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Today, Eater returns to Rome, Italy, to discover the hottest drinking and dining destinations the city has to offer. Our guide, as always, is cookbook author and food writer Katie Parla, who dishes on the 12 buzziest openings of the past year.
On her list: a beer hall with food from renowned pizza maker Gabriele Bonci (L’Osteria di Birra del Borgo), a park cafe that emerged from an immigrant success story (Caffè Nemorense), and some of the best gelato Rome has to offer (gelateria Fatamorgana Prati and Neve di Latte).
Here now, and in geographic order, the Eater Heatmap to Rome — and when in Rome, make sure to memorize Eater’s 38 Essential Restaurants, which will lead you toward the city’s indispensable spots.
1. Caffè Nemorense
The cost and complexity of doing business in Italy is prohibitive for most young people, and the obstacles for immigrants are even more formidable. Yet, over the course of a half dozen years, a group of young African men who escaped slavery by the Calabrian mafia in southern Italy have succeeded, parlaying their small yogurt start-up Barikama into a farm and now a cafe. Their newest venture, Caffè Nemorense, is located in a kiosk at the eastern end of leafy Parco Virgiliano in northern Rome. The cafe serves yogurt with granola, organic salads, sandwiches, craft beer, and aperitifs daily and on weekends, there’s a vegetarian buffet as well as a stall selling farm-fresh produce.
2. Enoteca Bulzoni Roma
Enoteca Bulzoni has been selling wine in Parioli since the 1920s, but earlier this month the family-owned business introduced a full food menu, which it serves with its nearly 1,000 labels. The servers pour wines ranging in style from traditional to “estremo” (extreme), including many natural wines (proprietor Alessandro Bulzoni was an early champion of the movement). There are snacks and starters, like marinated vegetables on bread and assorted cheeses, as well as classic Roman pasta and meat dishes. The enoteca also has bar seating, a rarity in Rome.
3. L’Osteria di Birra del Borgo
The newest venture from Birra del Borgo, a beer company based in the north of Rome, pours plenty of beer, but also serves a full food menu from Gabriele Bonci, acclaimed baker and owner of nearby Pizzarium, a world-renowned pizza-by-the-slice spot. There are a handful of front-row seats by the pizza station, where Bonci’s team prepares garnished flatbreads, the stars at Osteria del Borgo. The menu also includes pasta dishes, grilled and cured meats, and cheese plates. The drink selection is split between Birra del Borgo brand beers, an assortment of domestic and imported craft brews, and beer-based cocktails curated by the Jerry Thomas Project, Rome’s top craft cocktail bar.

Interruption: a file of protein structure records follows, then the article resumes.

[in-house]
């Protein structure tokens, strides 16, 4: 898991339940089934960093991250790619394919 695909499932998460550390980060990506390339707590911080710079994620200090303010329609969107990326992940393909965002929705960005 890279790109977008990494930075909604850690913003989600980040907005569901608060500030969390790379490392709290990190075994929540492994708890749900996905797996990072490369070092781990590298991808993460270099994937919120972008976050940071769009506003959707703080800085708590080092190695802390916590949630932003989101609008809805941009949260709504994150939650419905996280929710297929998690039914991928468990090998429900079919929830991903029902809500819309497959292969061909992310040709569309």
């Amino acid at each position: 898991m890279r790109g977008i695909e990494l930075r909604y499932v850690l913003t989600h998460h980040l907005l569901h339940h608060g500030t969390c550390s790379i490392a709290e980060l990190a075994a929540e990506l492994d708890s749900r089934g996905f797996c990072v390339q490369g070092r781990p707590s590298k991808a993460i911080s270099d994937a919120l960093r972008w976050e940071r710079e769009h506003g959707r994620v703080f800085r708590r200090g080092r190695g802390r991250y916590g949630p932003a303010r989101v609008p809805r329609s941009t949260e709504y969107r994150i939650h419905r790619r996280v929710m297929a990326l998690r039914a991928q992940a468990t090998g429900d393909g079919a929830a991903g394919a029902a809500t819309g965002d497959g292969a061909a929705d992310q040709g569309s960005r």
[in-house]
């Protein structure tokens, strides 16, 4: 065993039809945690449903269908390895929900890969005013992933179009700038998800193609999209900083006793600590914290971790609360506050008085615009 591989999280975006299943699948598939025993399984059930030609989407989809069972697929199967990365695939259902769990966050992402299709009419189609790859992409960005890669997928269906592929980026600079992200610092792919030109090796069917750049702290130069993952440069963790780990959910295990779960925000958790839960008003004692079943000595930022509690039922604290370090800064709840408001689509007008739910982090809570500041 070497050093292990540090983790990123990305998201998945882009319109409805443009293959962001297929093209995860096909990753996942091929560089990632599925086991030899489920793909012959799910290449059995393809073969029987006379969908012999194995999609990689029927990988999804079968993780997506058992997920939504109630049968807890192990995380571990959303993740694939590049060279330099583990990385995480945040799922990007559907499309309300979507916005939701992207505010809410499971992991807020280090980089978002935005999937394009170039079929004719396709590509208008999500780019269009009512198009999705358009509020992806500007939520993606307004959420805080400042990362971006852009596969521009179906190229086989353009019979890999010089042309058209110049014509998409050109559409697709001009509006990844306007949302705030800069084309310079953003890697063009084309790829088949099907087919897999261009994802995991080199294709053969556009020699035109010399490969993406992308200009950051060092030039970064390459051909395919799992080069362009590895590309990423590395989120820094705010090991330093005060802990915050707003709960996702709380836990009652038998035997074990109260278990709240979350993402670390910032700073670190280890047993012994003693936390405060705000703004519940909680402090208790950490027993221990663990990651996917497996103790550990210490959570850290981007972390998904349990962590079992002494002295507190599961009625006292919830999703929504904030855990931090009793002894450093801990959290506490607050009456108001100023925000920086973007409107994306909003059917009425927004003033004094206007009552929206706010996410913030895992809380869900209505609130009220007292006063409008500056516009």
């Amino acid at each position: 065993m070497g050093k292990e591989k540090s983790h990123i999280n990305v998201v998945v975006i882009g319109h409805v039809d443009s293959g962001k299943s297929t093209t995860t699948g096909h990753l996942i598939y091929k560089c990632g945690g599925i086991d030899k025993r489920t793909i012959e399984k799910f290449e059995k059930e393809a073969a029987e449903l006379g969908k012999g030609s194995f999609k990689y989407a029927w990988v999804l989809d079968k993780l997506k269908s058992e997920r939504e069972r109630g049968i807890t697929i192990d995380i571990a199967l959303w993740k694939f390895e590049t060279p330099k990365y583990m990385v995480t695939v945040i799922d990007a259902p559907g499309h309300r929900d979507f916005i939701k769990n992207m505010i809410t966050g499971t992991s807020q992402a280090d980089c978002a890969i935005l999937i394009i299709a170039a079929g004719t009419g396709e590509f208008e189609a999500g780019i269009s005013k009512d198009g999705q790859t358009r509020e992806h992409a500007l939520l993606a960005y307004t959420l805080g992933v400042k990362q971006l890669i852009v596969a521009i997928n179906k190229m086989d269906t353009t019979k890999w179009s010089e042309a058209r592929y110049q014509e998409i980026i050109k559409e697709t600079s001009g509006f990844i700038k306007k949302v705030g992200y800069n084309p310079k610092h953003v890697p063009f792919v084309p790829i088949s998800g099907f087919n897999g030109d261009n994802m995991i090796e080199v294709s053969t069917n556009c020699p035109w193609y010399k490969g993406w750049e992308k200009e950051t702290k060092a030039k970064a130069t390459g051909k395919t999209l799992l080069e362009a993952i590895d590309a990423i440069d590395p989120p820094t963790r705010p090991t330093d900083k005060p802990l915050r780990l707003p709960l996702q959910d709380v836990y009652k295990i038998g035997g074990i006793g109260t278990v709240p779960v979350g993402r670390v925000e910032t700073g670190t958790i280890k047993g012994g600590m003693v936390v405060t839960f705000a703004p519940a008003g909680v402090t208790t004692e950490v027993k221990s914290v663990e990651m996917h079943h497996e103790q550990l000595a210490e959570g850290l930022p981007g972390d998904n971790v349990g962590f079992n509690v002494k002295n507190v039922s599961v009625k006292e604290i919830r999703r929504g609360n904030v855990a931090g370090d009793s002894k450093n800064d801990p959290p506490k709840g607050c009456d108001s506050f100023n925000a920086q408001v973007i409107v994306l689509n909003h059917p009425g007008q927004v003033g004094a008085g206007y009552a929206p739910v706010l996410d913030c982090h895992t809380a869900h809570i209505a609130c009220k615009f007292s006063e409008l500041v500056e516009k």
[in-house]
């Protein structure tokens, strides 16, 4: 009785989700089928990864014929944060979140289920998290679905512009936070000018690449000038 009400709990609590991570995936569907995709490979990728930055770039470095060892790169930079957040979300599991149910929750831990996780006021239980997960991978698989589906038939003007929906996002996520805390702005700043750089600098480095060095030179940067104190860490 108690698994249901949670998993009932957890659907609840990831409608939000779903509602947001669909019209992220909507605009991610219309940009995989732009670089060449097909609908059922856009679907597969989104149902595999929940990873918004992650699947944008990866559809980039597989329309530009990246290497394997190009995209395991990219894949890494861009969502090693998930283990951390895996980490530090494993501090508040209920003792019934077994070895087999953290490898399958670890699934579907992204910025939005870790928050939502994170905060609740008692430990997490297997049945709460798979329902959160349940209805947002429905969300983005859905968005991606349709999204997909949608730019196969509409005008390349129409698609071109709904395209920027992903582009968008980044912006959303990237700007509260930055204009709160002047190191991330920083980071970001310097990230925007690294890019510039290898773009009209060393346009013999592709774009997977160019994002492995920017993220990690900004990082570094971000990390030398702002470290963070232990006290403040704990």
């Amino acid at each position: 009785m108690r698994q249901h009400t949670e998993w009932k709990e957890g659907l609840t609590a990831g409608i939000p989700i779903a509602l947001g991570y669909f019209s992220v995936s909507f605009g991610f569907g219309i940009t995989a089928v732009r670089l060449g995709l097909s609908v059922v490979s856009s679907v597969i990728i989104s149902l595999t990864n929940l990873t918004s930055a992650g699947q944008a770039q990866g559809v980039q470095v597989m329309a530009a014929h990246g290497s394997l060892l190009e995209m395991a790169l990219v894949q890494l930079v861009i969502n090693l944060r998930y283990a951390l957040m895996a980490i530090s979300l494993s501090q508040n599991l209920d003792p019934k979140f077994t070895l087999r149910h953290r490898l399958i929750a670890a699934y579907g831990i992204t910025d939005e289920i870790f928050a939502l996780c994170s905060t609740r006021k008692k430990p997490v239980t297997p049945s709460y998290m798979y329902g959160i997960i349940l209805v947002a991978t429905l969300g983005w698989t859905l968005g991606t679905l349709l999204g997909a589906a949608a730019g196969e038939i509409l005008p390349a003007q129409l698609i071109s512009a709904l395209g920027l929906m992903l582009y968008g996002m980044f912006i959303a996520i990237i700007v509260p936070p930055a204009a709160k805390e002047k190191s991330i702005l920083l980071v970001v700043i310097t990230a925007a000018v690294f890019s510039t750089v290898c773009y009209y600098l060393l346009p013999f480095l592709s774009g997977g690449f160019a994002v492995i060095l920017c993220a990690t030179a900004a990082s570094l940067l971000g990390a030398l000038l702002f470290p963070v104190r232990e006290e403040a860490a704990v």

This craft beer pub just steps from the Vatican walls was opened by Rome’s premier publican Manuele Colonna — his bar Ma Che Siete Venuti a Fà, about a mile south, in Trastevere, put craft brews on the map in Rome — and pours around 20 domestic tap beers and half a dozen cask ales from a gleaming copper bar. In the adjacent room, a branch of the popular street food chain Trapizzino serves triangular sandwiches filled with savory specialties — try the pollo alla cacciatora, a vinegar-rich, tomato-less chicken cacciatore. Drinkers can sit on the ground floor around the bar, near the Trapizzino counter, or climb the steps behind Trapizzino to a small dining room offering table service and a TV that broadcasts sporting events.
5. Neve di Latte
Neve di Latte’s second location opened this summer just off Piazza Cavour in Prati. The popular artisanal gelato shop uses Italy’s best hazelnuts and pistachios, milk from a biodynamic producer, organic fruit, and high-quality sugar to make his intense gelato flavors. Pistachio and chocolate are a classic and unbeatable combo. But look for seasonal flavors like persimmon, mandarin, and pear in the fall and strawberry and berries in the summer, and remember: You’re always entitled to two flavors with any small gelato cup or cone in Rome.
6. Rinascente Food Hall
Rinascente inaugurated its largest Roman department store last week, and its five floors of luxury retail shopping are crowned by two stories of bars, cafes, restaurants, and panoramic terraces. Rinascente recruited Campanian vineyard Feudi di San Gregorio to oversee a cafe, where its wines pair with a menu of cheeses and cured meats, as well as a pizzeria that couples the classic Italian flatbread with sparkling wines; Vivi Bistrot serves juices and salads; and chef Ricardo di Giacinto oversees the bar Up – Sunset Bar and restaurant MadITerraneo.